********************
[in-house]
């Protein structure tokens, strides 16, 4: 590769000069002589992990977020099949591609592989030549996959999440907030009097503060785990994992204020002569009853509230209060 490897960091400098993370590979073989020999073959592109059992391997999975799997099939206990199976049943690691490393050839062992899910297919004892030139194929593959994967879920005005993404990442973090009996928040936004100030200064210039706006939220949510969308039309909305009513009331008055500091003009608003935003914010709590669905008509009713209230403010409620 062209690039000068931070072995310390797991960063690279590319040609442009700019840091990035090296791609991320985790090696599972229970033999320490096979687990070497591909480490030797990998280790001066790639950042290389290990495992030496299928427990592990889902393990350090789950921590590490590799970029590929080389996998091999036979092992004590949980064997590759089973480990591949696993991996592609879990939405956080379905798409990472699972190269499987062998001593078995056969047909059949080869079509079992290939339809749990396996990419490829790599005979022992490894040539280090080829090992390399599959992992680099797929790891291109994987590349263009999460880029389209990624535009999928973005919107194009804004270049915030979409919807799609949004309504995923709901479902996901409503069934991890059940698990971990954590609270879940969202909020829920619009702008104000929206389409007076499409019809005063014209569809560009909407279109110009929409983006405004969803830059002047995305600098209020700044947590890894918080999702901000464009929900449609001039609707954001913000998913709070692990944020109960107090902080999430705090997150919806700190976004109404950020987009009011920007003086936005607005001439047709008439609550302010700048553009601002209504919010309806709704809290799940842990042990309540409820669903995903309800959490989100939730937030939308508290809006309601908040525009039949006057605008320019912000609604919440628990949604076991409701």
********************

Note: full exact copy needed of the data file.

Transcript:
[in-house]
């Protein structure tokens, strides 16, 4: 590769000069002589992990977020099949591609592989030549996959999440907030009097503060785990994992204020002569009853509230209060 490897960091400098993370590979073989020999073959592109059992391997999975799997099939206990199976049943690691490393050839062992899910297919004892030139194929593959994967879920005005993404990442973090009996928040936004100030200064210039706006939220949510969308039309909305009513009331008055500091003009608003935003914010709590669905008509009713209230403010409620 062209690039000068931070072995310390797991960063690279590319040609442009700019840091990035090296791609991320985790090696599972229970033999320490096979687990070497591909480490030797990998280790001066790639950042290389290990495992030496299928427990592990889902393990350090789950921590590490590799970029590929080389996998091999036979092992004590949980064997590759089973480990591949696993991996592609879990939405956080379905798409990472699972190269499987062998001593078995056969047909059949080869079509079992290939339809749990396996990419490829790599005979022992490894040539280090080829090992390399599959992992680099797929790891291109994987590349263009999460880029389209990624535009999928973005919107194009804004270049915030979409919807799609949004309504995923709901479902996901409503069934991890059940698990971990954590609270879940969202909020829920619009702008104000929206389409007076499409019809005063014209569809560009909407279109110009929409983006405004969803830059002047995305600098209020700044947590890894918080999702901000464009929900449609001039609707954001913000998913709070692990944020109960107090902080999430705090997150919806700190976004109404950020987009009011920007003086936005607005001439047709008439609550302010700048553009601002209504919010309806709704809290799940842990042990309540409820669903995903309800959490989100939730937030939308508290809006309601908040525009039949006057605008320019912000609604919440628990949604076991409701």